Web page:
The Internal Revenue Service (IRS) is allowing employers who have misclassified workers as independent contractors to reclassify them as employees in the future at reduced costs.
According to a report from the State Bar of Wisconsin, an employer can prospectively reclassify independent contractors as employees and only pay “limited employment tax liability” for past use of those workers as contractors. It will remain at the discretion of the IRS whether an employer qualifies for this program established under new Voluntary Classification Settlement Program.
If the IRS accepts an employer into the program, the employer will consent to a closing agreement. This “extends the statute of limitations on the assessment of employment taxes for three years” in the future. The report adds, “the employer is protected against prior assessments for the reclassified workers.”
An employer qualifies for the program if they meet three criteria. First, the would-be participant in the program already treats prospective employees as independent contractors and must be willing to treat those prospective employees as such for three years.
That employer must also have filed Form 1099 tax papers on those employees for three years and the form must have been filed within six months of its deadline. Finally, the employer seeking to enter the program must not be under audit from the IRS over the classification of employees.
That issue, the alleged widespread misclassification of employees, was the precipice for the establishment of the program, the Bar report indicates. In September, the tax agency said it was working with the Dept. of Labor on “targeted enforcement efforts against misclassified workers.”
The Wisconsin Bar believes there are several benefits to the program, including reduced costs to employers, an amount “equal to 10 percent of the employment taxes for the reclassified workers that would have been due for the most recent year.” The IRS will reportedly not hassle employers who wish to participate in the program about its decision to previously classify employees as independent contractors.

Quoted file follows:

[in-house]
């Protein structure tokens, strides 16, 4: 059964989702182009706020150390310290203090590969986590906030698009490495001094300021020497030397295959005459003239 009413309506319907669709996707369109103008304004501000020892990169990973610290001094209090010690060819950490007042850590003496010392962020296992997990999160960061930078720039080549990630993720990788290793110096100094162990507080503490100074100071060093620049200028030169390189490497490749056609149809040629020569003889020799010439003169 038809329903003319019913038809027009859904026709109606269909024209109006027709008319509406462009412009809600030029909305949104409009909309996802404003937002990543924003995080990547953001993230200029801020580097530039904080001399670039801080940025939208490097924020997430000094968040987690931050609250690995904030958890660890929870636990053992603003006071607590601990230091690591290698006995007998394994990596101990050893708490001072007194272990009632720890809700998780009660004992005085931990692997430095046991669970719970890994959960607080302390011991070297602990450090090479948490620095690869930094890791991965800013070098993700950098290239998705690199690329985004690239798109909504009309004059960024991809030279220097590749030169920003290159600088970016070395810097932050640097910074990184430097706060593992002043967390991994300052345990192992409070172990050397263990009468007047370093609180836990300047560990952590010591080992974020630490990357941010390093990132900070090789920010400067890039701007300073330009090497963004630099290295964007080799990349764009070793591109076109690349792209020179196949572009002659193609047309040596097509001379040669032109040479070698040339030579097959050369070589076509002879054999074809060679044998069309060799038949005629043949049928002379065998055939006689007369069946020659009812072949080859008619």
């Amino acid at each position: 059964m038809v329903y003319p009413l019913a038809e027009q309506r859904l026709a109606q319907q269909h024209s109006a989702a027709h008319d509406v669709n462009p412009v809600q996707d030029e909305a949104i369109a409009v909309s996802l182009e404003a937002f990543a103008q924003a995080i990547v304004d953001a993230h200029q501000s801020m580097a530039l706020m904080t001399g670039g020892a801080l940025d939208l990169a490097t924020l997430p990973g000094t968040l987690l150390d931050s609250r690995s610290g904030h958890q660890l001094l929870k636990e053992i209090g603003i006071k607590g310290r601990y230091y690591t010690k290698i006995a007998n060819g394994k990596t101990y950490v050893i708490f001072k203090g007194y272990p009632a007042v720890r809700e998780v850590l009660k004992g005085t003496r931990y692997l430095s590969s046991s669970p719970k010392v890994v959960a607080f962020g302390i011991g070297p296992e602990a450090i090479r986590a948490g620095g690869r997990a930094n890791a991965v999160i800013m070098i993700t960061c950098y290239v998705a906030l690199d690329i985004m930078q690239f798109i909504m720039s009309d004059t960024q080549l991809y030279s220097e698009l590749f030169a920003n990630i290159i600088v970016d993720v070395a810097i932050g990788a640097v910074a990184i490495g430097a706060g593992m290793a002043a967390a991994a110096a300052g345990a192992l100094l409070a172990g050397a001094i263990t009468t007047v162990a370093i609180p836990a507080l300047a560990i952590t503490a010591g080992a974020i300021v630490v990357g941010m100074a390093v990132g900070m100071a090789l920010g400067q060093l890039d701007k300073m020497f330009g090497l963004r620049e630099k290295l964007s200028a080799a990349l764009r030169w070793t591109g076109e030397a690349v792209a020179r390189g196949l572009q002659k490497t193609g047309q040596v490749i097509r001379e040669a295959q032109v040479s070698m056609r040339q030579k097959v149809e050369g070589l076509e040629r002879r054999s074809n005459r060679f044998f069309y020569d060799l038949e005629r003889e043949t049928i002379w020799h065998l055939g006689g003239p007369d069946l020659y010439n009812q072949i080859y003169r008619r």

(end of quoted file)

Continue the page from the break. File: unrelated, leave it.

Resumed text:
Additionally, there is no fee to apply for the program, but an employee should expect to be ready to make payments to the IRS if they are accepted into it. The IRS has also indicated it will not share information it gleans through the application process with the Dept. of Labor or with separate state agencies who could use the information for its own investigations. The agency also indicates that being denied from the program will not automatically trigger a federal tax audit and that by applying for the program, the IRS does not assume the employer has been misclassifying employees in the past and that they admit no wrongdoing by applying.
Similarly as there are benefits, the IRS program may be of no benefit and prove to be a costly and largely unnecessary process for employers who have been correctly classifying its workers in the past, including those who use independent contractors for services.